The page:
SMITH-VIKOS: Flu virus ‘tells time’ to cause infection

The flu virus has been spreading across the United States this winter and continues to hospitalize thousands of people.

Many individuals still remain unvaccinated in the wake of this outbreak, but scientists have discovered new information regarding influenza that could improve current vaccine technologies and provide alternatives to anti-viral drugs.

According to researchers at the Icahn School of Medicine at Mount Sinai in New York, the flu virus has an “internal clock,” which helps the virus to determine the exact amount of time it should remain in a human cell to cause infection. Study leader Benjamin tenOever and colleagues have found a way to manipulate this internal clock to prevent the virus from multiplying inside human cells and ultimately transmitting itself from person to person.

Scientists already knew that the flu has a weapon — an abundant protein called Non-Structural Protein 1 (NS1), which is used to disarm the cell during infection. Mt. Sinai researchers observed that even a reduced amount of the NS1 protein still allowed the virus to stop the cell’s defense against it. Professor tenOever hypothesized that influenza produces large quantities of NS1 because its production is coupled with the process of creating another protein, Nuclear Export Protein (NEP), which might actually be the main protein the virus needs to infect cells.

The researchers designed a new virus that produced much more NEP, and they saw that the virus enters the cell and goes into the nucleus to make copies of itself as it should. However, rather than taking the normal eight hours to make millions of copies of itself and then move to the next cell, the virus was prematurely leaving the cell after only two to three hours. This did not provide the virus enough time to get all the necessary resources in place to elicit an infection. The scientists then took the opposite approach and designed a virus that produced very low quantities of NEP. Because NEP was accumulating too slowly, the virus now took even longer to leave the cell — instead of getting ready to leave after eight hours, it took 10 to 12 hours. This was just enough time for the immune response to kick in and destroy the virus.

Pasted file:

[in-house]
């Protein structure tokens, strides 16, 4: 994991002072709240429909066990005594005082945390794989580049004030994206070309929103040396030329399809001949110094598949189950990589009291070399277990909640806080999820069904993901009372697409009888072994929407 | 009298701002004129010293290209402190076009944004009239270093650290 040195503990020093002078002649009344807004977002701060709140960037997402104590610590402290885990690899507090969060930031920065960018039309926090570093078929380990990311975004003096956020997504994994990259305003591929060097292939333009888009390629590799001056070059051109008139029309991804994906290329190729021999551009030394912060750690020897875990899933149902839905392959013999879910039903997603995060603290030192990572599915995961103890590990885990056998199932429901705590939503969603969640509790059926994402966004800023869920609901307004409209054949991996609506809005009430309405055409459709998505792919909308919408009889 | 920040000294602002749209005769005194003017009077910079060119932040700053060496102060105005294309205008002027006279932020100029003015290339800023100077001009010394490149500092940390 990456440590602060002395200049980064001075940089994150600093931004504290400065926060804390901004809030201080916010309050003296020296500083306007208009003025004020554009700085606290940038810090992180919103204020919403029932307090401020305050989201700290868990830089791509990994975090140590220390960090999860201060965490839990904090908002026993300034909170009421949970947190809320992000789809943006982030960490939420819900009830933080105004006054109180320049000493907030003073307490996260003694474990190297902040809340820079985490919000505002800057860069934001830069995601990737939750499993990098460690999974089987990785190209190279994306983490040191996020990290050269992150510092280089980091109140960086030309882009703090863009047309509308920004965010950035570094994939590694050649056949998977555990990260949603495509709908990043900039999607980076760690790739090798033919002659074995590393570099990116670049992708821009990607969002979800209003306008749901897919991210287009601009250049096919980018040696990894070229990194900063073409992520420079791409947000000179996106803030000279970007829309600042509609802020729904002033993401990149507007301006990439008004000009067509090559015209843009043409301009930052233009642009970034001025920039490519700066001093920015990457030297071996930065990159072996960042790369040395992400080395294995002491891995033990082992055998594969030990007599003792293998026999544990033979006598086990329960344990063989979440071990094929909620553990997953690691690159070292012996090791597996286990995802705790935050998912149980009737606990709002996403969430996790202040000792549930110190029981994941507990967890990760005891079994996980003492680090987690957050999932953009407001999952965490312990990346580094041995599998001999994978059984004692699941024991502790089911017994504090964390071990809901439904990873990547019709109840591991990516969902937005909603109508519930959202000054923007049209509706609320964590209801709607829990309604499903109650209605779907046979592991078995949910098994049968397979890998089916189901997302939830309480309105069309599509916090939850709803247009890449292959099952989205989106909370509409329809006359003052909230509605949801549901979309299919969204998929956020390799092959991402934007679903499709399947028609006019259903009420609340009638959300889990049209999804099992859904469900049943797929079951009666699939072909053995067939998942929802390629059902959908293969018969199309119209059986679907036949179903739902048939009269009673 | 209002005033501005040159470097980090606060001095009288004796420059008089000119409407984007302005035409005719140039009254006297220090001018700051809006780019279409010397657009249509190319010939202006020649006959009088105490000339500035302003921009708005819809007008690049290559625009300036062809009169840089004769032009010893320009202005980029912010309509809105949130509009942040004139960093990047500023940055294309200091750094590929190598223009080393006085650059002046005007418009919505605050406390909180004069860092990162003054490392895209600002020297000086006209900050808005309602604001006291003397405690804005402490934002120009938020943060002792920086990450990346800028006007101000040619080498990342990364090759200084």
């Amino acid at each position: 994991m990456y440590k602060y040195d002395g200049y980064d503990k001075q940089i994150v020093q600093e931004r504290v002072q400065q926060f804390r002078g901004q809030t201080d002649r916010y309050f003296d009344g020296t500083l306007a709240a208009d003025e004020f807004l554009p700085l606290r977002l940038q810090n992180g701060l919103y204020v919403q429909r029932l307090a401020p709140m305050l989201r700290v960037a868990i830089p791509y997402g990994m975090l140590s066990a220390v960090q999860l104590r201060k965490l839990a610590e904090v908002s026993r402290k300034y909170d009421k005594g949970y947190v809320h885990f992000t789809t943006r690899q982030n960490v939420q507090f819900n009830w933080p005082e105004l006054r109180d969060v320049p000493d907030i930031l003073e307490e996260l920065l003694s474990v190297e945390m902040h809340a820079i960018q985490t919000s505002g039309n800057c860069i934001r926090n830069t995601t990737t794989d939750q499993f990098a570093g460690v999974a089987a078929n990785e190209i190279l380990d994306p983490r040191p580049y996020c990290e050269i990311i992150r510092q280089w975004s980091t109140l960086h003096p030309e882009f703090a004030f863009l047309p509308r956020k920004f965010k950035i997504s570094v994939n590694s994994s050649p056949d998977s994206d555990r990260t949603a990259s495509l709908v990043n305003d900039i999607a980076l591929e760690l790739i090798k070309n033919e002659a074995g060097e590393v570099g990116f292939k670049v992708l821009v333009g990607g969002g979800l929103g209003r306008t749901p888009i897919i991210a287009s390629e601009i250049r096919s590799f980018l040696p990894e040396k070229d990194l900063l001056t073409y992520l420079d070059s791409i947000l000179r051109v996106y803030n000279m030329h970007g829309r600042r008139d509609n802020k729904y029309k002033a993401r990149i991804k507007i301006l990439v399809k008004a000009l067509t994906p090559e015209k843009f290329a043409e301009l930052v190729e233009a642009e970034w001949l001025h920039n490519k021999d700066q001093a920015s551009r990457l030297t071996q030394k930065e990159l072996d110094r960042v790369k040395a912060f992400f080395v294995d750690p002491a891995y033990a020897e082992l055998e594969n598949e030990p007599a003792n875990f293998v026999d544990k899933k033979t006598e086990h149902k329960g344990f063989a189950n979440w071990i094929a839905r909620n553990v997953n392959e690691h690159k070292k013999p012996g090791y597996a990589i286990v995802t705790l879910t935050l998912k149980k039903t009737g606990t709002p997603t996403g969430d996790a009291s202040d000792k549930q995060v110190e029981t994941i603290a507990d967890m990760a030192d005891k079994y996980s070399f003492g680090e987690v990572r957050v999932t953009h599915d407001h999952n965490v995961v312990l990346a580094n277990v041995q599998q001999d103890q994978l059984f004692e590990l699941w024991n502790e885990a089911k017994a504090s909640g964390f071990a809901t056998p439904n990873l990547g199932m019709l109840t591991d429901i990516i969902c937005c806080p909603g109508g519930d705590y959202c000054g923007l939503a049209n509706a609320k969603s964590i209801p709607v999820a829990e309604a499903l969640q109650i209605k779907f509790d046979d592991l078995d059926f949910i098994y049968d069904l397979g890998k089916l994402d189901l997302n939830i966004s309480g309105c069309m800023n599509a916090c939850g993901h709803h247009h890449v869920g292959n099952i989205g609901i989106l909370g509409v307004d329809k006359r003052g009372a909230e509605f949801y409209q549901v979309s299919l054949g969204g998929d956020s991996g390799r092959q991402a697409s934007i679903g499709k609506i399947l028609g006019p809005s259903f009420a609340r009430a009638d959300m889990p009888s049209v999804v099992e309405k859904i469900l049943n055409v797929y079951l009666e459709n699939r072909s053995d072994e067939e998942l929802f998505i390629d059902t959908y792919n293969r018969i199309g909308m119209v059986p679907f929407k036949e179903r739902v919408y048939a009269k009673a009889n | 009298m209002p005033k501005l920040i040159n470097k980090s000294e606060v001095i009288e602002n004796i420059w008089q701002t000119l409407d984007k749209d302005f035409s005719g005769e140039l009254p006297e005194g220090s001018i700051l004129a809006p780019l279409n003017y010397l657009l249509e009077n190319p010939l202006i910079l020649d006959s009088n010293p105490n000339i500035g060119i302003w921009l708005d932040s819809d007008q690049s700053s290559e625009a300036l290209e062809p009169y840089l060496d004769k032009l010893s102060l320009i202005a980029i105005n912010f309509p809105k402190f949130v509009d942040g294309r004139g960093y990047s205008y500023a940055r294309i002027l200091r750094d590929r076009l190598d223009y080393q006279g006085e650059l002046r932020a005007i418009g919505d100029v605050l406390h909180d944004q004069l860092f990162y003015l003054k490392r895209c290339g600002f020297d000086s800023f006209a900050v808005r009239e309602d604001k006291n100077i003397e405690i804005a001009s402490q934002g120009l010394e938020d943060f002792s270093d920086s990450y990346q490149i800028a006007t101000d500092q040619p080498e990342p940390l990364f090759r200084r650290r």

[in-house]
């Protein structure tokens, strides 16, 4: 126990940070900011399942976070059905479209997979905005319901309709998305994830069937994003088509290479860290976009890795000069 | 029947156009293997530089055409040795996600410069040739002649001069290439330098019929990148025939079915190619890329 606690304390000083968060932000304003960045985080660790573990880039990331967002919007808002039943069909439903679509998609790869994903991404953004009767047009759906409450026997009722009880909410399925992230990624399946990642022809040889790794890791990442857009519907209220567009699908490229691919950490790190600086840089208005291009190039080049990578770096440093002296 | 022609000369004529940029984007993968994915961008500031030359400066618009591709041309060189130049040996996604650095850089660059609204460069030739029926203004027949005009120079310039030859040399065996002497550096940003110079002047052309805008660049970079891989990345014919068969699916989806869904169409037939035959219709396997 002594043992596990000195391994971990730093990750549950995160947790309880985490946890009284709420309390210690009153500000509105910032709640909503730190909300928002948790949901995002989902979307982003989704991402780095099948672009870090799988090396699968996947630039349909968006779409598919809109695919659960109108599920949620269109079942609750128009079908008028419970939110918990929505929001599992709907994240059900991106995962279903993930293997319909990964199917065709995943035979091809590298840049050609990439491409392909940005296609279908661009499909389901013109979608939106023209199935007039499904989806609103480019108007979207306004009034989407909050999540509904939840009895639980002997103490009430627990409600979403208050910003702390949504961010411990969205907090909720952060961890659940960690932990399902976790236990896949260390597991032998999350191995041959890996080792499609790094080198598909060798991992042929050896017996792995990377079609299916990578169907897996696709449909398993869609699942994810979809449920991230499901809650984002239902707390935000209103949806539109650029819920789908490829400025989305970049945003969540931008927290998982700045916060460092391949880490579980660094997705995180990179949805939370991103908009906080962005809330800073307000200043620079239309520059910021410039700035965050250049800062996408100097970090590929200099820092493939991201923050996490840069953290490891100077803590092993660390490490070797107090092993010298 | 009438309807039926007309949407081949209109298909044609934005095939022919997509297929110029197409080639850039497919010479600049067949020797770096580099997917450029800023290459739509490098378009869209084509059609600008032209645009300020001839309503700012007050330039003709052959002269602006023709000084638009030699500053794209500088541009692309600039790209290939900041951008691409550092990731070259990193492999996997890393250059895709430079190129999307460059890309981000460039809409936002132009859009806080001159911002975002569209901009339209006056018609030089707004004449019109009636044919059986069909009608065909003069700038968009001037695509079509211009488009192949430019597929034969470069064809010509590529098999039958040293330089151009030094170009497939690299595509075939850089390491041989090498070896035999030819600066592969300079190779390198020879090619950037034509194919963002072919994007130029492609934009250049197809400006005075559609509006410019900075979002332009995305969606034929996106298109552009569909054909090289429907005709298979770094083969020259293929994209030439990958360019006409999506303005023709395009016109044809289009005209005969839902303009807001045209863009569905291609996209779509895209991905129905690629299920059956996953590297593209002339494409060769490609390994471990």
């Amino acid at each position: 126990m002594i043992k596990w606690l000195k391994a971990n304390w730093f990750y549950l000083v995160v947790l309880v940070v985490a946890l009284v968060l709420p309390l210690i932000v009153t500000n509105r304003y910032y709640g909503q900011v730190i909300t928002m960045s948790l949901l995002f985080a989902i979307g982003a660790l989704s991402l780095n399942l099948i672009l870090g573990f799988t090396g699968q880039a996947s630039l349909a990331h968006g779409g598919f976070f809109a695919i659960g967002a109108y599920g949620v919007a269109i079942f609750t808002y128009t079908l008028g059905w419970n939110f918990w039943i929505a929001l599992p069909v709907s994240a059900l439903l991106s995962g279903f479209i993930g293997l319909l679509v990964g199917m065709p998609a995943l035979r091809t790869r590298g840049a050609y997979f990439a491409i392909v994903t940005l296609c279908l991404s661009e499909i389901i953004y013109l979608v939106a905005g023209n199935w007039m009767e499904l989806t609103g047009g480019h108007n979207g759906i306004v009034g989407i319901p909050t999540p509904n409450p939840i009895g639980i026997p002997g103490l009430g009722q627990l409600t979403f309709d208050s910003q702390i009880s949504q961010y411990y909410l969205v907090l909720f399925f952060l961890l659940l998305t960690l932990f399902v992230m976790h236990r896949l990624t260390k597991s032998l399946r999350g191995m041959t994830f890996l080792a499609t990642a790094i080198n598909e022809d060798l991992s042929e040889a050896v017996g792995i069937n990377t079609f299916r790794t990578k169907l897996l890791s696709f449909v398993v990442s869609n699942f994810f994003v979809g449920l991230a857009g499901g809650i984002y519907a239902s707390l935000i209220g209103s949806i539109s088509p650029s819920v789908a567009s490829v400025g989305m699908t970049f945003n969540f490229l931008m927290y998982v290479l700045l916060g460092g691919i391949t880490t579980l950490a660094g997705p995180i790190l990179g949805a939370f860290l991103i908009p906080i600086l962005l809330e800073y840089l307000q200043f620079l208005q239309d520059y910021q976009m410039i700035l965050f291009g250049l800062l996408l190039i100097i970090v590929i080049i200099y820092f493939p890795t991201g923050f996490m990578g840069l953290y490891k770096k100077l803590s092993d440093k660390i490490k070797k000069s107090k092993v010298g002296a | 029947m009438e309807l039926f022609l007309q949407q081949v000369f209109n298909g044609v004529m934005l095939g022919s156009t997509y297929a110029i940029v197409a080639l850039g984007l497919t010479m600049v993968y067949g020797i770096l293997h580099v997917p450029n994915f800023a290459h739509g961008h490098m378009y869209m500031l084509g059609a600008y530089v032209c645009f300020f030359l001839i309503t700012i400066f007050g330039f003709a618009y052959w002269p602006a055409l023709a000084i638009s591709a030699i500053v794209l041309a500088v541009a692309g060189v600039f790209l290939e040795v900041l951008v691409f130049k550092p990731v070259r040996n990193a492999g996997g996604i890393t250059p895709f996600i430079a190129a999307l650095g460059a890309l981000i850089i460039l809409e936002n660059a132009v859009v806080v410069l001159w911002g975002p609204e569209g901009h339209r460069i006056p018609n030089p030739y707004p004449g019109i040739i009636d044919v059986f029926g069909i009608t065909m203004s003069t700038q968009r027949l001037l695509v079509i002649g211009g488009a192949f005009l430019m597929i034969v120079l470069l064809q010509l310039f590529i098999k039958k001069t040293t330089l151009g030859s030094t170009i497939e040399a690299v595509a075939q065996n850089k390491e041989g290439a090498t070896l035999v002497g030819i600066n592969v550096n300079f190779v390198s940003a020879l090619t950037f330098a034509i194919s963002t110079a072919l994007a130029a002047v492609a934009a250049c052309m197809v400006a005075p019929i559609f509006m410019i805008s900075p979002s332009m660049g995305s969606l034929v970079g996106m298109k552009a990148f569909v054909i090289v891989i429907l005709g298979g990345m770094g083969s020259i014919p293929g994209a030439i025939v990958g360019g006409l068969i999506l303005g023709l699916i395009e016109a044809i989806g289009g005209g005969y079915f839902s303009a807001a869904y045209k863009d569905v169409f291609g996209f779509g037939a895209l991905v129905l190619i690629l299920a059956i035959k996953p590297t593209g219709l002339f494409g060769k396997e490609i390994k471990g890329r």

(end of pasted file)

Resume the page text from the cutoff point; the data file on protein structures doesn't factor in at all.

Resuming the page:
So, the flu virus has a mechanism to “tell time” in order to make enough copies of itself inside each cell to cause infection before getting caught by the immune system. If the virus wants to know how long it has been in the cell, it just needs to know the concentration of the NEP protein. Once NEP reaches a certain concentration, the virus knows it’s time to leave, and NEP helps the flu’s exit strategy by exporting the virus from the nucleus to the cytoplasm to leave the cell — hence the name “Nuclear Export Protein.”

Although the applications of this research may be years away from clinical trials, there is still much excitement to immediately begin developing new technologies. Scientists will use these findings to design alternatives to anti-viral drugs like Tamiflu.

Researchers have said that the previously disregarded NEP protein, which acts as a “viral clock signal,” is actually an important drug target. Creating a drug that would artificially make the virus tell time too slowly would allow the virus to linger in the cell long enough for the immune system to respond.

This research will also be important for producing influenza vaccines. Currently, individuals can either receive a shot or a nasal spray vaccine. While the nasal spray vaccine is thought to work better, it is only FDA-approved for people ages 2–49 because the spray delivers a live but weakened virus that can still cause symptoms in immunocompromised individuals.

If a spray vaccine instead delivered a virus with a defective “clock,” even compromised immune systems, such as those found in very young and very elderly individuals, would be able to destroy the virus since their bodies would have enough time to prevent infection symptoms, according to tenOever. The flu has been a particularly infectious strain this winter and has already resulted in a full-on epidemic along the East Coast. However, the flu vaccine is very accurate this year — the vaccine always contains two strains of the virus, H1N1 and H3N2, and this winter’s predominant circulating strain is H3N2, which tends to be much less variable and easier to predict for developing a vaccine.

The problem remains that not enough people are getting vaccinated, making it all too easy for the H3N2 strain to circle through the population. Vaccinated individuals may still develop some symptoms, but these will certainly be less severe than if they were not vaccinated. With reports from the Centers for Disease Control and Prevention of under 50 percent of Americans getting vaccinated this season, protecting oneself from the flu should no longer be a personal choice. Communities need to take the initiative to provide accessible options for everyone to receive a flu vaccination.

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